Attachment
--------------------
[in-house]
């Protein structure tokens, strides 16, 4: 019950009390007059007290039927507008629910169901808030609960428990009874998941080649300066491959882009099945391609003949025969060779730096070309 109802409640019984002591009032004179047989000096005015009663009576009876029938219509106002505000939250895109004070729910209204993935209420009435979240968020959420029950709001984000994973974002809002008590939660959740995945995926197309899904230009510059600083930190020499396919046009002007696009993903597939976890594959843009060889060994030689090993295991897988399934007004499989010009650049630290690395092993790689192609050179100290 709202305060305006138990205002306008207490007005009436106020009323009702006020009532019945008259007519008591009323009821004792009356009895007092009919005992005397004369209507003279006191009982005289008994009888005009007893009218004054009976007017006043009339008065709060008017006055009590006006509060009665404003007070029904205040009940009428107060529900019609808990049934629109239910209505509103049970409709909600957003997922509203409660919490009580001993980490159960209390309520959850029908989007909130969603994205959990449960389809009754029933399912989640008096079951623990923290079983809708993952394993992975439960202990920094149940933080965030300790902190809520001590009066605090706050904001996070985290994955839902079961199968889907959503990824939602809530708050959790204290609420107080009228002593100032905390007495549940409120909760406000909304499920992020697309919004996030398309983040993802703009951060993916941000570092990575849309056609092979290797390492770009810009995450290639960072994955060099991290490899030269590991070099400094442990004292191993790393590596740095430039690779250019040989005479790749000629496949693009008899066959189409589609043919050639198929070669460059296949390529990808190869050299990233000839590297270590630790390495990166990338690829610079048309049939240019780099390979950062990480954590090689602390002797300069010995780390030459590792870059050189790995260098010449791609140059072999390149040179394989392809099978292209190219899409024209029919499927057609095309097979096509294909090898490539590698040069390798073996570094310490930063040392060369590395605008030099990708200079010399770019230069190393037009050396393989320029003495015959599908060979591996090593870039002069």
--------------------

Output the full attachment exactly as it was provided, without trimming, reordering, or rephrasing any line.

[in-house]
């Protein structure tokens, strides 16, 4: 019950009390007059007290039927507008629910169901808030609960428990009874998941080649300066491959882009099945391609003949025969060779730096070309 109802409640019984002591009032004179047989000096005015009663009576009876029938219509106002505000939250895109004070729910209204993935209420009435979240968020959420029950709001984000994973974002809002008590939660959740995945995926197309899904230009510059600083930190020499396919046009002007696009993903597939976890594959843009060889060994030689090993295991897988399934007004499989010009650049630290690395092993790689192609050179100290 709202305060305006138990205002306008207490007005009436106020009323009702006020009532019945008259007519008591009323009821004792009356009895007092009919005992005397004369209507003279006191009982005289008994009888005009007893009218004054009976007017006043009339008065709060008017006055009590006006509060009665404003007070029904205040009940009428107060529900019609808990049934629109239910209505509103049970409709909600957003997922509203409660919490009580001993980490159960209390309520959850029908989007909130969603994205959990449960389809009754029933399912989640008096079951623990923290079983809708993952394993992975439960202990920094149940933080965030300790902190809520001590009066605090706050904001996070985290994955839902079961199968889907959503990824939602809530708050959790204290609420107080009228002593100032905390007495549940409120909760406000909304499920992020697309919004996030398309983040993802703009951060993916941000570092990575849309056609092979290797390492770009810009995450290639960072994955060099991290490899030269590991070099400094442990004292191993790393590596740095430039690779250019040989005479790749000629496949693009008899066959189409589609043919050639198929070669460059296949390529990808190869050299990233000839590297270590630790390495990166990338690829610079048309049939240019780099390979950062990480954590090689602390002797300069010995780390030459590792870059050189790995260098010449791609140059072999390149040179394989392809099978292209190219899409024209029919499927057609095309097979096509294909090898490539590698040069390798073996570094310490930063040392060369590395605008030099990708200079010399770019230069190393037009050396393989320029003495015959599908060979591996090593870039002069």